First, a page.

Bloggish: Kobayashi Maru

Sometimes the only choice you get is in how you end up losing.

There are few things in life that I derive joy from, largely because there’s so precious little that I do, besides work, anyway.

I’m not entirely sure when the last time was that I went outside town. I think it’s been at least a year. It was just a trip to the next town over for work. I never even got out of the vehicle. I was bringing a coworker to pick up a customer’s vehicle from an alignment shop.

Before then? Well, it gets even less clear. I think it might have been two to three years previous. That was also the last time I was in a Walmart, interestingly. This crazy old bat caused a scene. Long story, but it pretty much extinguished the last ember of interest I had in being out in public.

Well, there’s still in town, right? I’ve only really gone between work, the grocery store, and home. That’s been the extent of my travels for the last four years or so. I’ve recently been going to the dentist, too, so… progress?

What’s the point of mentioning all this, you might ask? Well, a lot of this is a symptom of the poverty my family lives in. My children and, by extension, my wife have managed to lead far more adventurous lives thanks to school activities and a gracious grandmother, thank goodness.

Not me, though.

I’ve been trying to dig us out of this pit for a long time, well over a decade. I started making progress at my production job. I was paying down my debt, my income was finally over $10 an hour, and there were rumors flying that we might finally get bonuses.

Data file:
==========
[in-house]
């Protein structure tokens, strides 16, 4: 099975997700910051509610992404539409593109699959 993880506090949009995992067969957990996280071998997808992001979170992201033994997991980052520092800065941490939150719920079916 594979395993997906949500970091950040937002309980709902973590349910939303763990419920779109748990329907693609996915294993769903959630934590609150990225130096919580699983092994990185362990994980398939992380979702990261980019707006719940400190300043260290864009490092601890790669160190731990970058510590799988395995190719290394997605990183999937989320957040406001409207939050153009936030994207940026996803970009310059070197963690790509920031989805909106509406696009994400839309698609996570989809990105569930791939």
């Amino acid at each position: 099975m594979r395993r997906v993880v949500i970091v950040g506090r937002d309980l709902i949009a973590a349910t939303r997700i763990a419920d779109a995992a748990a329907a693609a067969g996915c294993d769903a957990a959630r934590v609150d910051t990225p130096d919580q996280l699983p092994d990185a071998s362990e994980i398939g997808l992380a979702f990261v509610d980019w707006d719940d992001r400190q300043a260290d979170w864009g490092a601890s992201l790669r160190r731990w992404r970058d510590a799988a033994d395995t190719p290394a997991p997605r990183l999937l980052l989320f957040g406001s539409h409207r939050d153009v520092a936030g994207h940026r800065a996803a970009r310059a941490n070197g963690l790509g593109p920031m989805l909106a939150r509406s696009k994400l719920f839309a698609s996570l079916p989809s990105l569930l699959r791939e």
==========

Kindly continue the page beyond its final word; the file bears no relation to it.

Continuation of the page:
Then we got bought out by a European company. Then they closed our production site. Eight years of building my career, all for naught. All that progress put into the cross-hairs of fate.

This is a small town, so there weren’t a lot of other options. There was factory work, but nothing but horror stories came out of that place. Incredibly long hours, bathroom breaks only when your machine breaks, that kind of thing.

The other option was retail. We had part-time jobs at a grocery store or full-time jobs at a Dollar General. The nearest, well, anything else was nearly half an hour out of town, and guess who didn’t have a car?

I went to work for Dollar General for two dollars an hour less than I was making at the production job. I was a key-holder, essentially one step below assistant manager. It didn’t last long.

Anybody who has ever worked at a dollar store will understand why. You never do well enough. You are always understaffed, and even more underappreciated. I quickly decided to make it a stepping stone.

It carried me into my current job of five years, as an auto detailer. I made my way up to $10 an hour over the next three years. Not bad, but still not what I was making at that production job four years prior.

Jump to today. It had been about six years since I worked at the production facility. All the progress I made paying off my bills had been nullified a long time ago. In fact, I owed more than twice what I did way back then, for want of funds.

I supplemented my income with my yearly tax return. That stopped working at the end of last year. I now have two companies that are banging on my proverbial door. I can’t pay them anymore.

I had a huge argument with my boss at work. It had been two years since I received a raise. I just reached a point of not caring, anymore. Somehow I came out of it not only still employed, but with a dollar raise.

For the first time I’m not only back to making what I was at the production job, but I’m a little ahead. For now, anyways. You see, even public assistance is apparently against me.